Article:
The Economist as Scientist

The Scientific Method: Observation,
Theory, and More Observation
Isaac Newton, the famous 17th-century scientist and mathematician, allegedly
became intrigued one day when he saw an apple fall from a tree. This observation
motivated Newton to develop a theory of gravity that applies not only to an apple
falling to the earth but to any two objects in the universe. Subsequent testing of
Newton’s theory has shown that it works well in many circumstances (although,
as Einstein would later emphasize, not in all circumstances). Because Newton’s
theory has been so successful at explaining observation, it is still taught in undergraduate
physics courses around the world.
This interplay between theory and observation also occurs in the field
of economics. An economist might live in a country experiencing rapidly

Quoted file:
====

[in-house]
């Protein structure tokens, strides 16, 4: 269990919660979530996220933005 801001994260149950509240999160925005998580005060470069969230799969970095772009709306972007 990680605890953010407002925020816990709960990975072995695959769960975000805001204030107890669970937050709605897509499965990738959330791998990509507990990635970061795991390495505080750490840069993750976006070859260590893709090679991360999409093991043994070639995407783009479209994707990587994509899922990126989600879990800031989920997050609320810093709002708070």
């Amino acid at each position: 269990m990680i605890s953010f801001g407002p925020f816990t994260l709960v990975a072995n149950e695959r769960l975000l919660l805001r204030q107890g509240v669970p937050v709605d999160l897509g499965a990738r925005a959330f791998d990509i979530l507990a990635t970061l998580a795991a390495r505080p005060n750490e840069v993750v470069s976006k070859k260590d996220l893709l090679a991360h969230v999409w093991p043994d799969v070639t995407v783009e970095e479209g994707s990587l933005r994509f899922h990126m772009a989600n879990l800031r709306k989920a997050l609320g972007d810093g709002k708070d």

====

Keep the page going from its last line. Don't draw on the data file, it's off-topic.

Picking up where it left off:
increasing prices and be moved by this observation to develop a theory of
inflation. The theory might assert that high inflation arises when the government
prints too much money. To test this theory, the economist could collect
and analyze data on prices and money from many different countries. If
growth in the quantity of money were not at all related to the rate at which
prices are rising, the economist would start to doubt the validity of this
theory of inflation. If money growth and inflation were strongly correlated
in international data, as in fact they are, the economist would become more
confident in the theory.

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